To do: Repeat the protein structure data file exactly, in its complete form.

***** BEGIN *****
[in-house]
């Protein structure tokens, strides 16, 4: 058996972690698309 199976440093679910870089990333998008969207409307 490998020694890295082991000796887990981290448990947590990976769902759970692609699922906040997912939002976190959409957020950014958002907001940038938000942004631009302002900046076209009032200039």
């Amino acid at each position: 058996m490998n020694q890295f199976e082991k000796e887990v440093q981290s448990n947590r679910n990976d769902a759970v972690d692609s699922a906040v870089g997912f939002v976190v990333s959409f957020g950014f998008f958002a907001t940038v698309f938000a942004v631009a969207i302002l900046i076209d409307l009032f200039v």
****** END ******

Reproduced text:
[in-house]
């Protein structure tokens, strides 16, 4: 058996972690698309 199976440093679910870089990333998008969207409307 490998020694890295082991000796887990981290448990947590990976769902759970692609699922906040997912939002976190959409957020950014958002907001940038938000942004631009302002900046076209009032200039």
């Amino acid at each position: 058996m490998n020694q890295f199976e082991k000796e887990v440093q981290s448990n947590r679910n990976d769902a759970v972690d692609s699922a906040v870089g997912f939002v976190v990333s959409f957020g950014f998008f958002a907001t940038v698309f938000a942004v631009a969207i302002l900046i076209d409307l009032f200039v």